Tuesday, September 23, 2008

Review: Mamma Mia

Mamma Mia is now on its second national tour (title the North American Tour). This is one of those musicals that must be commended for its broad reaching appeal. Its roots in pop music give it access to a greater audience than normal and that is an important gateway to get those potential audience members into other and more impactful productions. Many of us began our theatre appreciation with shows such as Cats, The Lion King, and the like. The shows also share in mass financial success.

Mamma Mia is the ultimate pop-musical. The score is made of pre-existing songs by the rock group ABBA (their second musical) laced together with a nominal plot. A young bride-to-be finds her mother's diary which depicts three romances at the time of her birth. Since her mother has never told her who her father is, the bride invites all three men to the wedding in hopes that one will reveal himself as the father. The plot doesn't go much farther than that and the play itself and resembles a rock concert that has been combined with the dream ballet from Oklahoma! which has been mixed in with a bachelorette party.

The play is able to make the whole production sound like an ABBA album through liberal use of reverb from the sound design and the random appearance of backing singers. All an all the vocal performances are very impressive and send electric excitement through the audience of mostly middle-aged women. The cast has to be commended on excellent execution of the choreography that left me wanting more and bigger dance numbers.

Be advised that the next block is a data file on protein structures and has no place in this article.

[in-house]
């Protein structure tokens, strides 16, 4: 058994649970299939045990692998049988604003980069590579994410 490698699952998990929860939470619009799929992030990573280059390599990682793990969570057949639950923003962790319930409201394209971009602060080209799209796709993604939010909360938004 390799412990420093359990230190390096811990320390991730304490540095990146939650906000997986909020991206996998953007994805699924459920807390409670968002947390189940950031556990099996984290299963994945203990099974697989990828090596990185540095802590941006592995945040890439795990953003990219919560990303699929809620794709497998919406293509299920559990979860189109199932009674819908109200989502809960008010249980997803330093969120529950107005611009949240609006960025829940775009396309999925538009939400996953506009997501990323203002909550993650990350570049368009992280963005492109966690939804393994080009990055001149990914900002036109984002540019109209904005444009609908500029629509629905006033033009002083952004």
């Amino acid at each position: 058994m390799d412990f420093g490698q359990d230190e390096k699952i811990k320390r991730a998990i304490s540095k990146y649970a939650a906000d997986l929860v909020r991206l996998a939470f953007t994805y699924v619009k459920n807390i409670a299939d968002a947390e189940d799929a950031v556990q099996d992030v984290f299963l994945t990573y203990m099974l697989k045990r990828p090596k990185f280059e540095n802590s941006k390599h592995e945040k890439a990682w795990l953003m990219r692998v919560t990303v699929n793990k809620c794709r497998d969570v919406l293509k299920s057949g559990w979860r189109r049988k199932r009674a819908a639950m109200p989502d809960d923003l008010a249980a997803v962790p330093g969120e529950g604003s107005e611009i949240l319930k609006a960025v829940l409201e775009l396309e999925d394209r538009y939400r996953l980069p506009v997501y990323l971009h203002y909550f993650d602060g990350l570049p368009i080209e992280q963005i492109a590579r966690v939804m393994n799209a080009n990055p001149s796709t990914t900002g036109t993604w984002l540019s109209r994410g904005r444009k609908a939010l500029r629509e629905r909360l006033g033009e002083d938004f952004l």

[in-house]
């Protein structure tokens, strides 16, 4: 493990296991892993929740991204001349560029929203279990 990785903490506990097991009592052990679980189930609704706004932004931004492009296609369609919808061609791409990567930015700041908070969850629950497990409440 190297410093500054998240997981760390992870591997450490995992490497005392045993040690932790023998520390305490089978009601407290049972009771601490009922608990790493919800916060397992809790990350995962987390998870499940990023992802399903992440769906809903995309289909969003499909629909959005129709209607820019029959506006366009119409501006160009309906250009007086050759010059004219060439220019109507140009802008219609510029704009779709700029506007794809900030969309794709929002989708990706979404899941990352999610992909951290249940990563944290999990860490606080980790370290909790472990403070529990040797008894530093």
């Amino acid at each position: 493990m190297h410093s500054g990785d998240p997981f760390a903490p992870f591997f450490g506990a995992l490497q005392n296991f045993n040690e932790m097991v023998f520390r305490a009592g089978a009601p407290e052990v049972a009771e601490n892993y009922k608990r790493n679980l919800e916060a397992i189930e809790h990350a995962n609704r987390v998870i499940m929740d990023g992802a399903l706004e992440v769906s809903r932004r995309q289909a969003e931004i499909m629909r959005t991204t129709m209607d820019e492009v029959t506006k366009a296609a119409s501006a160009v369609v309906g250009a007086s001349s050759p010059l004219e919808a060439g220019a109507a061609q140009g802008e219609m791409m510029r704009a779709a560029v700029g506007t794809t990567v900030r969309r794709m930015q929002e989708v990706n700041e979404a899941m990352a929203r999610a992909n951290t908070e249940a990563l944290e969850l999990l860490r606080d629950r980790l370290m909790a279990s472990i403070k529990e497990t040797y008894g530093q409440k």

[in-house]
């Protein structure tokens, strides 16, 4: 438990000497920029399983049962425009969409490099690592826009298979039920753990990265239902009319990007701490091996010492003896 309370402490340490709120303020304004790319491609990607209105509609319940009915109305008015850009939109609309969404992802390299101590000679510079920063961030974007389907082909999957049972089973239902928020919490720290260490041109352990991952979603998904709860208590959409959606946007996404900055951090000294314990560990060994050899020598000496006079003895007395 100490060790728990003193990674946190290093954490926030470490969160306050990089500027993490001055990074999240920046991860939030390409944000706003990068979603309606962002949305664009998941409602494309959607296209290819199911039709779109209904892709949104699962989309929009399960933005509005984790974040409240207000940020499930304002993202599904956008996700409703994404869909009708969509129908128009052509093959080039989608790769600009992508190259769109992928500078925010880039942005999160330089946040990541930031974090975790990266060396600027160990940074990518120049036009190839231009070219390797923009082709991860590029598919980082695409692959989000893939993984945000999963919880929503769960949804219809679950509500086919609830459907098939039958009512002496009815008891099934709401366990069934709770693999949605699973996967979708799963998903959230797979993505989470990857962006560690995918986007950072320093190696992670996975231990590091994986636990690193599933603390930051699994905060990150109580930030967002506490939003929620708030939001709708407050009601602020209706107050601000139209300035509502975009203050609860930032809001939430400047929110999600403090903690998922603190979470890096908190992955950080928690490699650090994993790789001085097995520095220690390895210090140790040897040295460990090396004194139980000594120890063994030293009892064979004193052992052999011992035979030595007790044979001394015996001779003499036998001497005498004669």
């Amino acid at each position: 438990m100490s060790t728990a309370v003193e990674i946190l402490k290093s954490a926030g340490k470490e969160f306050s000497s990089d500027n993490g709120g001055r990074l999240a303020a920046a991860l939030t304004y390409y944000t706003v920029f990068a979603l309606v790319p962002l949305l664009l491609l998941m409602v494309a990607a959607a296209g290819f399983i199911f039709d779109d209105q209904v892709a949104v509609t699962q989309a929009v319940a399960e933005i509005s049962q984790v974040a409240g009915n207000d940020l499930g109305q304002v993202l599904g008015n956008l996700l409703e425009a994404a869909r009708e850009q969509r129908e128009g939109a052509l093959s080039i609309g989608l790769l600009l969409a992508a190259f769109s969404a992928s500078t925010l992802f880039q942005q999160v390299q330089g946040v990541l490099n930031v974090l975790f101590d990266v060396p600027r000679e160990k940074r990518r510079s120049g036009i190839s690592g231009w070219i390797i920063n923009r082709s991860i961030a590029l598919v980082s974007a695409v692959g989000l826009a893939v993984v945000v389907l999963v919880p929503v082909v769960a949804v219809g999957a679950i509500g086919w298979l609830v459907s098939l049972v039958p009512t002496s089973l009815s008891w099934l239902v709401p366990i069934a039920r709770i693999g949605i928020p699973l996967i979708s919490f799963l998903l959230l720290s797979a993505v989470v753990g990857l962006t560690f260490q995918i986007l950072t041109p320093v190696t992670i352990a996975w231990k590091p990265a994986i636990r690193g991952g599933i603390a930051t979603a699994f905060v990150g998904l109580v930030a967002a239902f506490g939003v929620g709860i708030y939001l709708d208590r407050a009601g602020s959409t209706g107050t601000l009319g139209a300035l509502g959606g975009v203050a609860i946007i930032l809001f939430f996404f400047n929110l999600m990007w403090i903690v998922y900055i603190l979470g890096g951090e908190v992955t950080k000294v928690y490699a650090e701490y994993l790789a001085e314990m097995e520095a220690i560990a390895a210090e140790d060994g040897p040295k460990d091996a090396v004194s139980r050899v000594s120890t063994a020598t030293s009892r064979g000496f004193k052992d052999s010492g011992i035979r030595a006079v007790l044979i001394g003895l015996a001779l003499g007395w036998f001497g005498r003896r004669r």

While the audience was very much engaged in the production, I felt that the play was rather self-contained. Nothing seemed to be performed for the audience's benefit. The production (through no fault of the actors) felt like it had been mass produced. Everything was very well and professionally executed, but there didn't seem to be anything "real." Yes, it is more real than the recent movie version and I am thankful that people had come out to the theatre so see the live performance. I just wish they had offered more to those who did attend.

Happy Birthday: Euripides (480 B.C. - 406 B.C.)

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